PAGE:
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The WSL Magazine DIAGONAL

Twice a year (every June and November) our free magazine, DIAGONAL, reports in English, French and German on WSL's latest research findings and on its work. Besides providing specific information on our core research topics, each edition of the magazine focuses on a given topic.

DIAGONAL No. 2/16

A future without nuclear power and less greenhouse gases: the energy transition promises a more sustainable future. But can Switzerland meet its needs with alternative energy sources? And will their development bring about unwanted side-effects for both man and nature? WSL’s Energy Change Impact research program sets out to answer these questions.

DIAGONAL online

Diagonal 16/2 Cover en

DIAGONAL No. 1/16

February 2015: SLF researchers trigger three avalanches in Vallée de la Sionne (canton of Valais) as part of a large-scale experiment. A pylon equipped with sensors placed in the middle of the test site provides important data for studying the speed, pressure and range of avalanches. In addition to this site, WSL operates other unique test sites where researchers study debris flows, rockfall and sediment transport in streams and rivers under natural conditions. There are also major long-term experiments under­way in forests in order to better understand processes in nature and adapt management methods accordingly.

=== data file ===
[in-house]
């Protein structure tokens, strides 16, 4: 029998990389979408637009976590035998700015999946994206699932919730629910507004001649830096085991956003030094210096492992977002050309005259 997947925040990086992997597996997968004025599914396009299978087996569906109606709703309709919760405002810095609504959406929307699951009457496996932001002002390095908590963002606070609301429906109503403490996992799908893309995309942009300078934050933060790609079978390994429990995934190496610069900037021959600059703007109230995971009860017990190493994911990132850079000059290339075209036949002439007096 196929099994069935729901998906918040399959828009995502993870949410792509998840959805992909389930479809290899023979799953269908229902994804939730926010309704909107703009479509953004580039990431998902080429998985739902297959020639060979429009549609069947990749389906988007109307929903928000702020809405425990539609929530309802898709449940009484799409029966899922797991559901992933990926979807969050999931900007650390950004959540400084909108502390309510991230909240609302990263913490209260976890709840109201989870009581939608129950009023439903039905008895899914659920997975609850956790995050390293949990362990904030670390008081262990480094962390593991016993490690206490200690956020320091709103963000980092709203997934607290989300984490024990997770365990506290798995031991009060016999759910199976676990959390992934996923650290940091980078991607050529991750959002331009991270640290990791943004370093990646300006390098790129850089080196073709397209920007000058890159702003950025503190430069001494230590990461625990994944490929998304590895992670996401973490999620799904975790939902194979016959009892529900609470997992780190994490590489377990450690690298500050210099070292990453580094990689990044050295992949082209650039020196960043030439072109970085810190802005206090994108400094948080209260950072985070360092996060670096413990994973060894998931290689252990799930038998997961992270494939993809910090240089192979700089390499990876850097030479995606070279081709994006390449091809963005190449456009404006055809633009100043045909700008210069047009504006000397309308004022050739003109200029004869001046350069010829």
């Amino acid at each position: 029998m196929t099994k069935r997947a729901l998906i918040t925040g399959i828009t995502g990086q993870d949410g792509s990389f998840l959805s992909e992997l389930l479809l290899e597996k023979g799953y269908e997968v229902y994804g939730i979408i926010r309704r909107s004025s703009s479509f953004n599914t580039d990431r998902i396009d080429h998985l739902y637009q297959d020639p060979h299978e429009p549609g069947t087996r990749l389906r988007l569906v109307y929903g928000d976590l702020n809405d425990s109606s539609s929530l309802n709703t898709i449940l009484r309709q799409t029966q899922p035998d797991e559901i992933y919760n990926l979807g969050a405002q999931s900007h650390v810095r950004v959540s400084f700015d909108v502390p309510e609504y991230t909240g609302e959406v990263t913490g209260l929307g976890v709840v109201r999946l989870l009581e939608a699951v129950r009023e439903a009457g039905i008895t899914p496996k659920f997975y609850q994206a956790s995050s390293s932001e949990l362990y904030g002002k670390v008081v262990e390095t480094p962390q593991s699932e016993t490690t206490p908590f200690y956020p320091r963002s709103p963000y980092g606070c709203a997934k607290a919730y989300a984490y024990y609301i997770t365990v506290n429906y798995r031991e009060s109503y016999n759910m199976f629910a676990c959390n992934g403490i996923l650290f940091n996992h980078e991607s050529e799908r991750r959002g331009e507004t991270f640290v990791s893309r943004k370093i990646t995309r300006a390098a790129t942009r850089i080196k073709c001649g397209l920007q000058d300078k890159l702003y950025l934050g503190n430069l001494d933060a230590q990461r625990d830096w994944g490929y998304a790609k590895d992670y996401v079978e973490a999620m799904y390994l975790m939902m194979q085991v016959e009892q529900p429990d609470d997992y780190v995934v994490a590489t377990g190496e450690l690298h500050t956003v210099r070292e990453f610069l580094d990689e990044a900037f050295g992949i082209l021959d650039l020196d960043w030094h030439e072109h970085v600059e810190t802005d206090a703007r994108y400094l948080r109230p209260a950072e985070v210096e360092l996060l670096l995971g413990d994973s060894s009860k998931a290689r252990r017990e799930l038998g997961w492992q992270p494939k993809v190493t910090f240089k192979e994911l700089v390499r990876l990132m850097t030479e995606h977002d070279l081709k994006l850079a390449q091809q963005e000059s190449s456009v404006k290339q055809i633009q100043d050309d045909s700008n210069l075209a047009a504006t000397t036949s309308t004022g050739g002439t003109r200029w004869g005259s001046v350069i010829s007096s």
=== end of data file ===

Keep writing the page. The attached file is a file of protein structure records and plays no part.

DIAGONAL online

Diagonal_16_1_en

DIAGONAL No. 2/15

What do you think of when you hear the word soil? Do you smell the moist, slightly musty soil of the forest? Do you feel the dried earth in your hands from your gardening? Do you multiply land prices by square meters in your head?
From an environmental perspec­tive, soil is the foundation of life. It has been formed over thousands of years from bedrock through the interaction of climate and organisms, primarily countless fungi, bacteria and plants. It holds back rainwater, stores nutrients, is the habitat for thousands of creatures and serves as a carbon sink. However, if new hous­ing and roads are built, if pollutants penetrate into the ground, or if heavy machinery damages the soil, it loses the ability to perform these functions in the ecosystem. It takes decades or even centuries for damaged soil to become fertile again – in terms of human life, soil as a natural resource is not renewable.

DIAGONAL online

Diagonal 2/14 E

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